Where does business research go from here? Food-for-thought on academic papers in business research
This essay focuses on some of the adverse practices in business research publications. First, business researchers seem to have lost touch with business practice and to narrow the target group to fellow academics only, reducing the production of useful knowledge. Second, the objectives of business research publications narrow to impact and citations. This view leads to a strict focus on path-breaking theories and a denigration of replication and qualitative studies. Third, an obsession with the .05 significance level and corroborating findings leaves researchers with full file drawers of unpublished papers and could leave journals with a high rate of type I error papers. Fourth, complex, lengthy articles, the importance of carefully crafting a story around the research and a variety of style guidelines make business researchers less productive than they could be. Finally, a blind reliance on ISI's impact and citation scores may not do justice to a researcher's real contribution.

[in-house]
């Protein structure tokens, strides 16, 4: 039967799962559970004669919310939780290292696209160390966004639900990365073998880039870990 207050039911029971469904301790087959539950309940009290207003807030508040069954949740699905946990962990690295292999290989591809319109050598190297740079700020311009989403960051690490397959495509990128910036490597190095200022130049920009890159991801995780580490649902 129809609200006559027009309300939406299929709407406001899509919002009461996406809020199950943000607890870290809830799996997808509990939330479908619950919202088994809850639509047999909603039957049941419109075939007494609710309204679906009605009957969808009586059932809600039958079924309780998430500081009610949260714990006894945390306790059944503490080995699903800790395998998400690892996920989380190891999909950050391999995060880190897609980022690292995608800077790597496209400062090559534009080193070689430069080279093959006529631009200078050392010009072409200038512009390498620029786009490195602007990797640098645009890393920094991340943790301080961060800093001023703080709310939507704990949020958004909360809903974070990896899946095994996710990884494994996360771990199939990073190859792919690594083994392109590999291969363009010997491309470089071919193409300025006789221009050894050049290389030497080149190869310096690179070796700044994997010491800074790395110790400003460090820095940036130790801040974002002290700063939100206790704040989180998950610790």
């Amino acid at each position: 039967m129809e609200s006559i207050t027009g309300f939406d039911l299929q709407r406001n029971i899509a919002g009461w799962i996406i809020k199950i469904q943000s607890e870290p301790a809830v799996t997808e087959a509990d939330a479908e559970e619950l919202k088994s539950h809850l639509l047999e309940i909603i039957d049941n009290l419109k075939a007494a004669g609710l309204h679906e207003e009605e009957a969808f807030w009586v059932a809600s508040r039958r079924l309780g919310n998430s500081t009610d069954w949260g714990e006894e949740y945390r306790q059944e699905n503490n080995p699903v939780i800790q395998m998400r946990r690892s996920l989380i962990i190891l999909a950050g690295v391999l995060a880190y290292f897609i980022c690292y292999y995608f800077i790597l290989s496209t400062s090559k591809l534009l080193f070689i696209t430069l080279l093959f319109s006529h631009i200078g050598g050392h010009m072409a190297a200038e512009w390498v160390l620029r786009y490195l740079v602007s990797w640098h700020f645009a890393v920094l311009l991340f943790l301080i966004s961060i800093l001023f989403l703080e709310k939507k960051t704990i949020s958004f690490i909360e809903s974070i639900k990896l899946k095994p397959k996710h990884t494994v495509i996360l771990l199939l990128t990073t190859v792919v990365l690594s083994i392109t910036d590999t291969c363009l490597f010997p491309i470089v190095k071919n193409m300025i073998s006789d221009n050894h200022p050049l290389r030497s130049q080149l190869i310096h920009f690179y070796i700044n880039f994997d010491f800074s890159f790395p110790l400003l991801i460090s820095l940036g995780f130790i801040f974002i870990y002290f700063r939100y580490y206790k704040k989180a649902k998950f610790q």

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ERIM Report Series Research in Management
ERS-2006-061-MKT, Erasmus Research Institute of Management (ERIM), ERIM is the joint research institute of the Rotterdam School of Management, Erasmus University and the Erasmus School of Economics (ESE) at Erasmus University Rotterdam.
- S. Stremersch & I. Verniers & C. Verhoef, 2006. "The Quest for Citations: Drivers of Article Impact," Working Papers of Faculty of Economics and Business Administration, Ghent University, Belgium 06/422, Ghent University, Faculty of Economics and Business Administration.
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- Evanschitzky, Heiner & Baumgarth, Carsten & Hubbard, Raymond & Armstrong, J. Scott, 2007. "Replication research's disturbing trend," Journal of Business Research, Elsevier, vol. 60(4), pages 411-415, April.
- Moussa, Salim & Touzani, Mourad, 2010. "Ranking marketing journals using the Google Scholar-based hg-index," Journal of Informetrics, Elsevier, vol. 4(1), pages 107-117.
- Ellson, Tony, 2009. "Assessing contribution of research in business to practice," Journal of Business Research, Elsevier, vol. 62(11), pages 1160-1164, November.
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